Herodotus: the fourth, fifth, and sixth books, Volume 1

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Macmillan and Company, 1895 - Greece
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Page 18 - And when the god is a corn-god, the corn is his proper body ; when he is a vine-god, the juice of the grape is his blood ; and so by eating the bread and drinking the wine the worshipper partakes of the real body and blood of his god.
Page 142 - Ceterum adhuc aedificia Numidarum agrestium, quae mapalia illi vocant, oblonga, incurvis lateribus tecta quasi navium carinae sunt.
Page 77 - ... so-called inferior and less responsible nations. The Australians, although they cannot be entirely exculpated, are yet not habitual cannibals. As far as we know, neither Hottentots nor Bushmen have ever been suspected, but there can be no doubt of the cannibalism of the Botocudos. The detestable custom is most frequently encountered exactly among those nations and groups of nations which are distinguished from their neighbours by their abilities and more mature social condition, such as the ancient...
Page 71 - ... with him, the King delivered to him a piece of cord, on which he had tied as many knots as there would be days before our people purpofed to fail ; this they were afterwards acquainted with, and alfo informed the above...
Page 136 - He bindeth up the waters in his thick clouds ; and the cloud is not rent under them. 9 He holdeth back the face of his throne, and spreadeth his cloud upon it. 10 He hath compassed the waters with bounds, "until the day and night come to an end. 11 The pillars of heaven tremble and are astonished at his reproof.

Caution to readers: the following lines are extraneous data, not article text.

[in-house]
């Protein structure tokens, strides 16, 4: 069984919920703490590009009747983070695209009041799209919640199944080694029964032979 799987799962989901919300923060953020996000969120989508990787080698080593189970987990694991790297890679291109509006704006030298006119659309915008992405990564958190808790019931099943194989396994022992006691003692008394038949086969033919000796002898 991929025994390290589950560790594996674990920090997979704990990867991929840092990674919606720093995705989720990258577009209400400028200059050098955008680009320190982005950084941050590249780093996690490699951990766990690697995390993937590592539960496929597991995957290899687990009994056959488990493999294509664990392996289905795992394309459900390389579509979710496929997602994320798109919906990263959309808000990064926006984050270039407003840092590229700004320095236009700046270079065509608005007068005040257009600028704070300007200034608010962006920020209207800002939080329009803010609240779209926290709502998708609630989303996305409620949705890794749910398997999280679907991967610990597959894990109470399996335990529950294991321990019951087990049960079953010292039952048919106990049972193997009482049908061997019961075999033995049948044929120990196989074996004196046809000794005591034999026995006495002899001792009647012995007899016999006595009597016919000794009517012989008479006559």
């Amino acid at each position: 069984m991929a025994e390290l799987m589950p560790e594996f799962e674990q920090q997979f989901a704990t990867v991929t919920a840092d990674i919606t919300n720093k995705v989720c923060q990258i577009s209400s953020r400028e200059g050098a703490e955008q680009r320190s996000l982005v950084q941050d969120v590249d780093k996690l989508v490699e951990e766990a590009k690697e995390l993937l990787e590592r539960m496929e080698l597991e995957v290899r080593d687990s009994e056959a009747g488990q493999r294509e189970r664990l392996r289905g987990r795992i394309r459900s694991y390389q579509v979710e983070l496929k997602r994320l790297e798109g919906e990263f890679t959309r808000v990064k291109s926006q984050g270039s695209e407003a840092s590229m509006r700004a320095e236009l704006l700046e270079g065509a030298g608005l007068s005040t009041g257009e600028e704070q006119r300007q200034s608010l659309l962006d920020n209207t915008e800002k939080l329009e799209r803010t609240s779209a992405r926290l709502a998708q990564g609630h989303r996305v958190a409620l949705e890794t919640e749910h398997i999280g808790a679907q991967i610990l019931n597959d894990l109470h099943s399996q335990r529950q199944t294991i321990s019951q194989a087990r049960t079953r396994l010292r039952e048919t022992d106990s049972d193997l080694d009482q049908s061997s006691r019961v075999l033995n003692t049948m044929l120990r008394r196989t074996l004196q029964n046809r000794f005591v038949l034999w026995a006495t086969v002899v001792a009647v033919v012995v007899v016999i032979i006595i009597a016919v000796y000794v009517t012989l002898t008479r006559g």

Page 18 - It is now easy to understand why a savage should desire to partake of the flesh of an animal or man whom he regards as divine. By eating the body of the god he shares in the god's attributes and powers.
Page 135 - ... of a stifling August in Southern Germany or Italy. On the other hand, the direct rays of the sun are necessarily more powerful in Africa ; but so long as one keeps in the shade — and even a good umbrella suffices for this — there is nothing in the climate to disturb one's peace of mind or body. When one really feels the high temperature is when down with fever ; or when fever, unknown to one, is coming on. Then, indeed, the heat becomes maddening and insupportable ; nor has the victim words...
Page 158 - We must not omit to mention that a great many races of mankind are quite indifferent to juvenile unchastity, and only impose strict conduct on their women after marriage.
Page 100 - Strabo 7. 320; Tac. Ann. 12. 63; other references cited by J. Miller in PaulyWissowa, Realencyclopddie, st "Byzantium." Plin. NH 5. 149 mentions Chaloedon as sometimes called Caecorum oppidum. ' 4. 144, and see the note of Macan, who remarks that "one cannot suppose that Hdt. would have transferred an immortal witticism from the god to a barbarian.
Page 271 - ... quarter in the grade. Pupils in the lower grades are not held back at any time to await a general examination by the superintendent, but are advanced into the work of the next grade by the principal whenever, in his judgment, they have completed the work of the previous grade satisfactorily. Promotion from the seventh to the eighth and from the eighth to the ninth years takes place only at the close of each quarter of ten weeks, and upon examination by the superintendent. 3. The supervising principals...

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